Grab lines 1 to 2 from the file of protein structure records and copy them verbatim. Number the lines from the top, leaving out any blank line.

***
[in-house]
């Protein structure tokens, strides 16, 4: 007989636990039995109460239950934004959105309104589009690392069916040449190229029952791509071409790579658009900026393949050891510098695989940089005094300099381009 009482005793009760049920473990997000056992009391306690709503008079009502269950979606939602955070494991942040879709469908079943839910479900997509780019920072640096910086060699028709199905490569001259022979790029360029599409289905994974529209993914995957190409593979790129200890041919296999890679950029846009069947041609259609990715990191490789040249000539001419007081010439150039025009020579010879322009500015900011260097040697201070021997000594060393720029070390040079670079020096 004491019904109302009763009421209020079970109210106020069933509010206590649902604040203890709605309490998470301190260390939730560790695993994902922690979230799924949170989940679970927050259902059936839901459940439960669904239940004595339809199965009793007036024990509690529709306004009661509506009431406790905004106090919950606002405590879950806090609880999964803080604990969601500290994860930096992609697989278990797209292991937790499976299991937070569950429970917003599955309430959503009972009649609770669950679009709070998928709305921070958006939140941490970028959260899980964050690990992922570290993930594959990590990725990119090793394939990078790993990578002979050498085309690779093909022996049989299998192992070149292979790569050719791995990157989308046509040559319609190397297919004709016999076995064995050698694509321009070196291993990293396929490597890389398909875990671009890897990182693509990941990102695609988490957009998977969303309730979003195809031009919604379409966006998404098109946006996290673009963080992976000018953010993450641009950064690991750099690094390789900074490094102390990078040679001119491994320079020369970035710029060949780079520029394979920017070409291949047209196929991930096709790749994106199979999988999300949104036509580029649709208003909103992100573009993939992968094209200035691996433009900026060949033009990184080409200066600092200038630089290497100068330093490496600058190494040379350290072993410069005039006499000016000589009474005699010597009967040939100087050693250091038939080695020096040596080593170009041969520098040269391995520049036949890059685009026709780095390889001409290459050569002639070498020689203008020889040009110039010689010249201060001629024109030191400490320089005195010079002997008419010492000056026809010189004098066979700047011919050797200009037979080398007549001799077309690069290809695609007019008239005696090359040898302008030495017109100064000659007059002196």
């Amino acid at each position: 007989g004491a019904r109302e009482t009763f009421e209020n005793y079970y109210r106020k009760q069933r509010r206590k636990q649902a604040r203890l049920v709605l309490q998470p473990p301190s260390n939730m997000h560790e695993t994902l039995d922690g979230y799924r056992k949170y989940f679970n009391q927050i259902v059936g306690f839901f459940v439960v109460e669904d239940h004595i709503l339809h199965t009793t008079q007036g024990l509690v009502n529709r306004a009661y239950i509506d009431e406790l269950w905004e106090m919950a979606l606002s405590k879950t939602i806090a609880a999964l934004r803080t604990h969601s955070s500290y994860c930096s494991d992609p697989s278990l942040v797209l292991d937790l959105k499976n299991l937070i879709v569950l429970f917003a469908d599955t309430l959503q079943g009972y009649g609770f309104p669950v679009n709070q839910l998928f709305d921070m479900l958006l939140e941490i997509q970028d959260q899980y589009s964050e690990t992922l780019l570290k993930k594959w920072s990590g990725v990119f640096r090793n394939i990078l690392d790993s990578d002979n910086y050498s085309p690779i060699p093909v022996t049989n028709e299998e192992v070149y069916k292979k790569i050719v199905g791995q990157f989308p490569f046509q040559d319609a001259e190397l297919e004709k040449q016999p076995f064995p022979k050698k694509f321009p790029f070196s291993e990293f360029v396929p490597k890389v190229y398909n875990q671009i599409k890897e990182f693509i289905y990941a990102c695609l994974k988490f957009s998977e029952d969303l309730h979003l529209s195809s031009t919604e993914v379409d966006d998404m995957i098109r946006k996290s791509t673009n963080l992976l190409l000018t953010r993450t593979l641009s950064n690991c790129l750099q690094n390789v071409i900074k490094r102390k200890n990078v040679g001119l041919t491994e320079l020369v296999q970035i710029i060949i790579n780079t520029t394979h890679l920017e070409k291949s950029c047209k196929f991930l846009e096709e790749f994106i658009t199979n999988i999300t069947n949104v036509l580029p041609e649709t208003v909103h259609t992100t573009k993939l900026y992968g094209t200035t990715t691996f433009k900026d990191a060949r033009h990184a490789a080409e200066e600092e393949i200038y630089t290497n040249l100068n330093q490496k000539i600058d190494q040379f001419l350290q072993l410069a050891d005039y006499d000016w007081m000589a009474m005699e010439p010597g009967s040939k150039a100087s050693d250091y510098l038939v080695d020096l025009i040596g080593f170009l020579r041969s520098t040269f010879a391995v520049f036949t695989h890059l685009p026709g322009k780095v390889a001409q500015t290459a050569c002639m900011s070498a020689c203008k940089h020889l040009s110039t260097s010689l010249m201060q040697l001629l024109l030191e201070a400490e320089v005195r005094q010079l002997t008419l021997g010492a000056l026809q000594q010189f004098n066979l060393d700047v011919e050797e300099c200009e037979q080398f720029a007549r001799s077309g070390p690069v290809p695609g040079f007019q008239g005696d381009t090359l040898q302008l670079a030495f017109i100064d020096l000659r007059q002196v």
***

[in-house]
């Protein structure tokens, strides 16, 4: 007989636990039995109460239950934004959105309104589009690392069916040449190229029952791509071409790579658009900026393949050891510098695989940089005094300099381009 009482005793009760049920473990997000056992009391306690709503008079009502269950979606939602955070494991942040879709469908079943839910479900997509780019920072640096910086060699028709199905490569001259022979790029360029599409289905994974529209993914995957190409593979790129200890041919296999890679950029846009069947041609259609990715990191490789040249000539001419007081010439150039025009020579010879322009500015900011260097040697201070021997000594060393720029070390040079670079020096 004491019904109302009763009421209020079970109210106020069933509010206590649902604040203890709605309490998470301190260390939730560790695993994902922690979230799924949170989940679970927050259902059936839901459940439960669904239940004595339809199965009793007036024990509690529709306004009661509506009431406790905004106090919950606002405590879950806090609880999964803080604990969601500290994860930096992609697989278990797209292991937790499976299991937070569950429970917003599955309430959503009972009649609770669950679009709070998928709305921070958006939140941490970028959260899980964050690990992922570290993930594959990590990725990119090793394939990078790993990578002979050498085309690779093909022996049989299998192992070149292979790569050719791995990157989308046509040559319609190397297919004709016999076995064995050698694509321009070196291993990293396929490597890389398909875990671009890897990182693509990941990102695609988490957009998977969303309730979003195809031009919604379409966006998404098109946006996290673009963080992976000018953010993450641009950064690991750099690094390789900074490094102390990078040679001119491994320079020369970035710029060949780079520029394979920017070409291949047209196929991930096709790749994106199979999988999300949104036509580029649709208003909103992100573009993939992968094209200035691996433009900026060949033009990184080409200066600092200038630089290497100068330093490496600058190494040379350290072993410069005039006499000016000589009474005699010597009967040939100087050693250091038939080695020096040596080593170009041969520098040269391995520049036949890059685009026709780095390889001409290459050569002639070498020689203008020889040009110039010689010249201060001629024109030191400490320089005195010079002997008419010492000056026809010189004098066979700047011919050797200009037979080398007549001799077309690069290809695609007019008239005696090359040898302008030495017109100064000659007059002196």